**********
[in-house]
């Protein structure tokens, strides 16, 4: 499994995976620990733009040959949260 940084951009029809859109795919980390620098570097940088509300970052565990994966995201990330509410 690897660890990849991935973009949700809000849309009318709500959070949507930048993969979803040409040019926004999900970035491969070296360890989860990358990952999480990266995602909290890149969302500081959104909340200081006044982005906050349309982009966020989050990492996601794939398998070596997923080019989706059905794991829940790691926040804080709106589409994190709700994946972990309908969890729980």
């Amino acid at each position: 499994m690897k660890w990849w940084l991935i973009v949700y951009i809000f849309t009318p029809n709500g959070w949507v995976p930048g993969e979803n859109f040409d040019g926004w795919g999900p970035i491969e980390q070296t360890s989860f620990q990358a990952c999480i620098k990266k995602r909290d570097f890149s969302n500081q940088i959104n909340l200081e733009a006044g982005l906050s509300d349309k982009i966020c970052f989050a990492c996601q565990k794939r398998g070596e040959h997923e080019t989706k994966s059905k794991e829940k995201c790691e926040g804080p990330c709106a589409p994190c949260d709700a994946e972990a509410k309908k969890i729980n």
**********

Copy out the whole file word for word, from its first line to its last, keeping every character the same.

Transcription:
[in-house]
């Protein structure tokens, strides 16, 4: 499994995976620990733009040959949260 940084951009029809859109795919980390620098570097940088509300970052565990994966995201990330509410 690897660890990849991935973009949700809000849309009318709500959070949507930048993969979803040409040019926004999900970035491969070296360890989860990358990952999480990266995602909290890149969302500081959104909340200081006044982005906050349309982009966020989050990492996601794939398998070596997923080019989706059905794991829940790691926040804080709106589409994190709700994946972990309908969890729980």
């Amino acid at each position: 499994m690897k660890w990849w940084l991935i973009v949700y951009i809000f849309t009318p029809n709500g959070w949507v995976p930048g993969e979803n859109f040409d040019g926004w795919g999900p970035i491969e980390q070296t360890s989860f620990q990358a990952c999480i620098k990266k995602r909290d570097f890149s969302n500081q940088i959104n909340l200081e733009a006044g982005l906050s509300d349309k982009i966020c970052f989050a990492c996601q565990k794939r398998g070596e040959h997923e080019t989706k994966s059905k794991e829940k995201c790691e926040g804080p990330c709106a589409p994190c949260d709700a994946e972990a509410k309908k969890i729980n």